In Chris Mavity’s book, Your Volunteers: From come and see to come and serve, he includes a chapter on creating positive energy within your organization.
Energy is needed to get things moving and keep things in motion … One of the primary jobs of a ministry leader is the creation, allocation, and conservation of energy. Leading volunteers requires spiritual, emotional, physical, and mental energy … and a lot of each!
The author includes ideas about how to create energy through celebrating victories, creating energy through training, adding rewards and awards, and matching the right person with the right job.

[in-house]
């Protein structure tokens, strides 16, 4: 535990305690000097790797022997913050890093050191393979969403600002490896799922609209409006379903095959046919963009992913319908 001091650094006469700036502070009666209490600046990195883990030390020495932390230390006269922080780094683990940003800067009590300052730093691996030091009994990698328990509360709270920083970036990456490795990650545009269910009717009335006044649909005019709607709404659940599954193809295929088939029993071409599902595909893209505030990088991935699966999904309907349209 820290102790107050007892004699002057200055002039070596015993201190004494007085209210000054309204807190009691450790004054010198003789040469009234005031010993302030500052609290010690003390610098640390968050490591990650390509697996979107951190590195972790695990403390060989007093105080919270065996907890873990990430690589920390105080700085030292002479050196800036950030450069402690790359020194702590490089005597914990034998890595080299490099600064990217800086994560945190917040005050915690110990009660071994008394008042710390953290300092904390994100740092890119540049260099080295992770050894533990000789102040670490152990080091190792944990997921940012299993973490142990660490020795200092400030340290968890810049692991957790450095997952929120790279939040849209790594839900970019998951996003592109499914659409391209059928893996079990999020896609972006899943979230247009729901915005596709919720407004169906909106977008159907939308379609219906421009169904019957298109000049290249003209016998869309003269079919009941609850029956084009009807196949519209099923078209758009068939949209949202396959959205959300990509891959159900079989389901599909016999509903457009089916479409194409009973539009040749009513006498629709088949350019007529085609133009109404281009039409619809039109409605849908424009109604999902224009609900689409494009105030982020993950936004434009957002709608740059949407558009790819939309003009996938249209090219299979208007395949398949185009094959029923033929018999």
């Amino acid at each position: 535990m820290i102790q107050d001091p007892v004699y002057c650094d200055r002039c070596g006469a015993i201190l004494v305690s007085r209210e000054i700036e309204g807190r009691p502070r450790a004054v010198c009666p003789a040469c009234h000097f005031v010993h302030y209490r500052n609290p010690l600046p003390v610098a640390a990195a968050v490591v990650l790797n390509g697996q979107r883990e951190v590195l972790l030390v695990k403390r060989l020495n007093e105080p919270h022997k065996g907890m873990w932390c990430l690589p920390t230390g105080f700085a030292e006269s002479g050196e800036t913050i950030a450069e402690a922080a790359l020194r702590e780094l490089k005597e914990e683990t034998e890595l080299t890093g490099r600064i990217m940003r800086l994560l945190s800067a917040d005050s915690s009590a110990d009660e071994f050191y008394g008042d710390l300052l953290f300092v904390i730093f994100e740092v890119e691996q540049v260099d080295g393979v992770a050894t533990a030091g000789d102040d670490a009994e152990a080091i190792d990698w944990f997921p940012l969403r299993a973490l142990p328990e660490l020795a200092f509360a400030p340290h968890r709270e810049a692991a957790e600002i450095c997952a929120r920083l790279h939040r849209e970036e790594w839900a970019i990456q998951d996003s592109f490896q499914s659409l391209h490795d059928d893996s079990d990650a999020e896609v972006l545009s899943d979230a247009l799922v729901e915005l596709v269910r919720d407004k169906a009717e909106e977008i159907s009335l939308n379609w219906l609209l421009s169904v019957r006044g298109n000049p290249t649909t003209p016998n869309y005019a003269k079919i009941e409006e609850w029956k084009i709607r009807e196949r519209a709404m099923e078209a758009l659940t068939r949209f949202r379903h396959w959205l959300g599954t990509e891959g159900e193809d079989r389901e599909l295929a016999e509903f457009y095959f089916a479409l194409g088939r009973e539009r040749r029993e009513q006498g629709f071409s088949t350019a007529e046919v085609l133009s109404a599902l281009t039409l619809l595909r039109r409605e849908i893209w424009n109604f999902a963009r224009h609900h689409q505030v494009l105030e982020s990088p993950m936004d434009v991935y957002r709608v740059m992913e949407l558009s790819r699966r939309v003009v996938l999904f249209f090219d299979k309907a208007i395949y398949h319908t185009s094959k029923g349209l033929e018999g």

Chris also addresses the topic of how to deal with
an energy-robbing volunteer, or a NAG—someone who is continually negative, arrogant, or grumpy (or a combination of the three). Left unchecked, NAGs can consume so much energy that others will mock them, avoid them, quit the team … or worse, become NAGs themselves.
What is the solution to a NAG?
NAG them back.
No, you don’t become like them! Let me explain. The appropriate treatment of a NAG is to neutralize them, advise them, and give them specific options.
As Chris explains, you neutralize a NAG by limiting their exposure and influence on other volunteers. This may entail reassigning them or positioning them in a role where their behavior is of little to no effect upon others.
The next step is to advise a NAG through a private conversation where you are honest about their attitude and how it is affecting others.
As a last resort, you give them specific options to either comply with the ministry standards, correct the unwanted behavior, or give up their ministry role.